Existing Techniques

There has been some effort in the past to unmask servers hiding behind CloudFlare. One website in particular maintains a database of IPs that appear to have been exposed. Not all of their techniques are public, and there appears to be a large gap in most of their data.

Many have also used historical DNS records to track previously exposed systems. Forcing a server to send an e-mail for user registration or mailing lists can also expose backend infrastructure. These techniques also create some gaps, and you may only be able to find an IP or two that is still relevant.


When you use CloudFlare to front your website, an SSL/TLS certificate is automatically registered by CloudFlare for your domain. This means that traffic going to your site is initially encrypted when it hits CloudFlare's servers. From there, traffic may very well be in plain text back to your server. Many sites opt to have their own certificates to protect the second half of the transaction.

In order to maintain a trusted certificate, you must prove to some level of degree that you are the owner of a domain. This burden of proof, and trust mechanism makes it easy to associate true server IPs to CloudFlare protected domains. By utilizing large data sets that have been scraped from the Internet, it's possible to find non-CloudFlare servers by associating previously generated certificates with live hosts. is a great resource that relies on data sets from Both are incredible repositories of information that have been gathered by scanning the Internet at regular intervals. There are multiple types of scans from dns and ftp to http/https scans of all public IPv4 space. Censys has graciously offered a public API for researchers to use. We are going to use the scraped certificates from across the Internet to identify potential servers hiding behind CloudFlare.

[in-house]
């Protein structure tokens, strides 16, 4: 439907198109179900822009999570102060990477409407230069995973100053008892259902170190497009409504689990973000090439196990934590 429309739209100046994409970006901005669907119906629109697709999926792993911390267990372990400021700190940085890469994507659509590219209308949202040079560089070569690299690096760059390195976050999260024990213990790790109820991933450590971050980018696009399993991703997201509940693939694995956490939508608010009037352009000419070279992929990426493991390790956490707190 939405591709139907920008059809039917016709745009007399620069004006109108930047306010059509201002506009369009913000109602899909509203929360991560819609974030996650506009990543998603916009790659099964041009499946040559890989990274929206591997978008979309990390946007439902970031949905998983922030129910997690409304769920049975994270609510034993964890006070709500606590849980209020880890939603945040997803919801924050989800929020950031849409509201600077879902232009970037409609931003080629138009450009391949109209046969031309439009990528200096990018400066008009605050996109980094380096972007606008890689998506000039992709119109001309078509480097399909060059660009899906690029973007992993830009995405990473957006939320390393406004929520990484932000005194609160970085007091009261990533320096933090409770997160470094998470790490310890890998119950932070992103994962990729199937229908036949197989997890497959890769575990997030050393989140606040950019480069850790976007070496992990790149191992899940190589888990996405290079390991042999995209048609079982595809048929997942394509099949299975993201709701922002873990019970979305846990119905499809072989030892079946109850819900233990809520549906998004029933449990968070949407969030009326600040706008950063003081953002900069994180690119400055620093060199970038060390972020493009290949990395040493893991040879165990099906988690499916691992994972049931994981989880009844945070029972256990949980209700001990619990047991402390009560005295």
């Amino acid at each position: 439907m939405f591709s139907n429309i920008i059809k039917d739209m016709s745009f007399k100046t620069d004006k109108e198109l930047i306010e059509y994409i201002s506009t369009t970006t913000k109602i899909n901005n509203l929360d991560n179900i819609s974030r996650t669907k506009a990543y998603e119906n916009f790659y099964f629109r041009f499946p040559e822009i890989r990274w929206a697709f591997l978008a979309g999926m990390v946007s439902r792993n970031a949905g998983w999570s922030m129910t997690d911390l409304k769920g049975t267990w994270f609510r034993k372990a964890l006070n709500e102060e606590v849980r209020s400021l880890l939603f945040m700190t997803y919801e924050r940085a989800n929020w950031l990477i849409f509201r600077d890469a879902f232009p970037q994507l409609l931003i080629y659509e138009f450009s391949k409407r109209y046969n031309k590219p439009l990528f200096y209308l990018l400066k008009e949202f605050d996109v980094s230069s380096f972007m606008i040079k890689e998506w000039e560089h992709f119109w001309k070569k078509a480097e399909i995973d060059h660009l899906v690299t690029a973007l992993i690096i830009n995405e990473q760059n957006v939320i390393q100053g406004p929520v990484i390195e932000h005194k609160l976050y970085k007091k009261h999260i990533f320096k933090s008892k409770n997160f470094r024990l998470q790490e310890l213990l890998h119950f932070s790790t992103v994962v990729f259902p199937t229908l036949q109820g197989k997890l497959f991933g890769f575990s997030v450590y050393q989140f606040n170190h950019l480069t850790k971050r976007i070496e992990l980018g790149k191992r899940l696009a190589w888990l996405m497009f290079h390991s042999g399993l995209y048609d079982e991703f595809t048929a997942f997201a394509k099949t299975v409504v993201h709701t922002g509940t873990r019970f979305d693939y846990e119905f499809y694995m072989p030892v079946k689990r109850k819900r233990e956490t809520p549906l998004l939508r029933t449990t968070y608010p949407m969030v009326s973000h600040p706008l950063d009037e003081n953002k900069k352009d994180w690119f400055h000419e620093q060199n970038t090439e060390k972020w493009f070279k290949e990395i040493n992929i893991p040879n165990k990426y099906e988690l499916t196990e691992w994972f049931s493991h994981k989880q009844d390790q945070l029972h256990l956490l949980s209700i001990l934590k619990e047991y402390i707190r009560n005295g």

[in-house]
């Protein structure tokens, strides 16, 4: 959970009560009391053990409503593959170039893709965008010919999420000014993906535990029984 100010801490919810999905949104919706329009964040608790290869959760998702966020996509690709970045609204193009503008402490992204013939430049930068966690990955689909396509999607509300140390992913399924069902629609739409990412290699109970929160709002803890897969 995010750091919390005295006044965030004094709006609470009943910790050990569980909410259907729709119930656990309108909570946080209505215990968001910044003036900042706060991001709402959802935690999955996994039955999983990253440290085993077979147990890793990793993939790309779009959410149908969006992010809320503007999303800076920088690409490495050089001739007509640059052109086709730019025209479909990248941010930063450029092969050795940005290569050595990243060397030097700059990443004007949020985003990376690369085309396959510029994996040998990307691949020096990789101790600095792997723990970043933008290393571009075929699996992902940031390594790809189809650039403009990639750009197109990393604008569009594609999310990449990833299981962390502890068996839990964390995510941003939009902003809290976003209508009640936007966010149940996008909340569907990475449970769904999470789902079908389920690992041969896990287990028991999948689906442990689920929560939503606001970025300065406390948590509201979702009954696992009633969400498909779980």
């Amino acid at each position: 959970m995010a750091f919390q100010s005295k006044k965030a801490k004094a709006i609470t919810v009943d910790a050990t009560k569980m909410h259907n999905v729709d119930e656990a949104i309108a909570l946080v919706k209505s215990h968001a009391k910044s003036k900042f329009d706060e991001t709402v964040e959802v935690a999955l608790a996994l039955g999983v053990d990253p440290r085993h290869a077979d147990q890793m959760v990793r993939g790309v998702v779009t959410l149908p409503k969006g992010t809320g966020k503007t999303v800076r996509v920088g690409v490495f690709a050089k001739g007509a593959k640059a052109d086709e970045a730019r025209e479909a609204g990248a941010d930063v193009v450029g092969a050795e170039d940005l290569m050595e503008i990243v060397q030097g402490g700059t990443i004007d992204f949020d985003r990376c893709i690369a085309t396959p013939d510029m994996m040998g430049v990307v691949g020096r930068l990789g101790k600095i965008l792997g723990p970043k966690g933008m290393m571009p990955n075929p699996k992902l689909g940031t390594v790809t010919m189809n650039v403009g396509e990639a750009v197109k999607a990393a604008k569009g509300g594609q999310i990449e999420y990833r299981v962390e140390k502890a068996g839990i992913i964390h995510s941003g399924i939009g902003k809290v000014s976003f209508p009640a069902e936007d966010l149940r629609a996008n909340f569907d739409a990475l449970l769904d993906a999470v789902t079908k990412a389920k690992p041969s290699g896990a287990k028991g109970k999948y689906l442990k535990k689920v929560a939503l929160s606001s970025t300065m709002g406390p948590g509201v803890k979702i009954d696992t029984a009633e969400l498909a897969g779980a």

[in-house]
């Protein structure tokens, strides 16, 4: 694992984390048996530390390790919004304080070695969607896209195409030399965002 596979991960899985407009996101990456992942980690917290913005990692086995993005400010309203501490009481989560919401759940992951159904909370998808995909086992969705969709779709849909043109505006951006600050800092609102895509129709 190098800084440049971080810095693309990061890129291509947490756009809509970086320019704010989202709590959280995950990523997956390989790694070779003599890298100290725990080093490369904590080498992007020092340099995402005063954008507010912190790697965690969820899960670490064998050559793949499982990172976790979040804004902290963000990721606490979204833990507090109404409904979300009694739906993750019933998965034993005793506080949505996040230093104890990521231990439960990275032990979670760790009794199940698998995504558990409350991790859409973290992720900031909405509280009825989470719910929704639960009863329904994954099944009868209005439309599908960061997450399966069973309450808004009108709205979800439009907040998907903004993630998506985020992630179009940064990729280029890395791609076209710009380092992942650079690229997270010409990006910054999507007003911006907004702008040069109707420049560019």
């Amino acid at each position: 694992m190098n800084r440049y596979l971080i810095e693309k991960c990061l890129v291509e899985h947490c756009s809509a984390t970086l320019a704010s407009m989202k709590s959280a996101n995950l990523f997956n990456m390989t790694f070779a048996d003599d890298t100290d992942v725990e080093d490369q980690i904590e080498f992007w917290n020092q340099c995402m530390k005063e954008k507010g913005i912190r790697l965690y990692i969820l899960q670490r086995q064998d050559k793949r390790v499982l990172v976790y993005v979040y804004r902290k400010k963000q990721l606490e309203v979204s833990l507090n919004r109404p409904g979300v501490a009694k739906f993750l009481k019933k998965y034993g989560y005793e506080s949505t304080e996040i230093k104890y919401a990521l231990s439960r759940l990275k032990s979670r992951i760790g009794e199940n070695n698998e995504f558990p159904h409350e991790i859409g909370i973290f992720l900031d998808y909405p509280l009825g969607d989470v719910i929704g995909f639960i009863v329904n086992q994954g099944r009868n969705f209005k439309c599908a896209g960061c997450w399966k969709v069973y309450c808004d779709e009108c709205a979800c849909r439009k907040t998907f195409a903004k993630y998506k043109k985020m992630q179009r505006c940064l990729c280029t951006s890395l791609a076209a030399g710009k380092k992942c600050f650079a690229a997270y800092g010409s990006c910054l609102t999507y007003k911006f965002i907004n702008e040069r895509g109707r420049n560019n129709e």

You'll need to utilize your API credentials after registering with Censys. These can be found under My Account. The only Python requirement is censys's maintained PIP package.

pip install censys


        Host: *
        Fingerprint: 40b4b7b947cfe8fa96bf8b13244a6d0f535e372be455b8144cf12d5edfd5a490
Hosts: 40b4b7b947cfe8fa96bf8b13244a6d0f535e372be455b8144cf12d5edfd5a490
        Found host:
        Found host:

Examining Top Domains

I downloaded a top million list of domains from Statvoo. From there, I extracted the top 50k domain names, and ran scans to see which domains were using cloudflare. I stopped the scanning once the list was close to 9000 (9038). I then modified the cloudsnare script to add a soft form of rate-limiting. The numbers are not exact, as I did hit a few exceptions here and there in the script, but I was able to observe at least 1842 domains that leak some sort of IP address based on public certificate data. That's right at ~20% of top domains being affected. Note: I did not go through and check every domain for types of systems exposed, or weed out any false positives.

List of domains


CloudFlare has a great blog post about keeping your IP space private. You should restrict inbound traffic to your HTTP/HTTPs ports, and only allow connections from CloudFlare IPs. If you are worried about CloudFlare changing IP space, you can use your host's default domain while registering certificates. For instance in AWS, you might have an issued domain from your service provider similar to Traffic will still be encrypted between your host and CloudFlare, but won't expose any of your systems to this technique.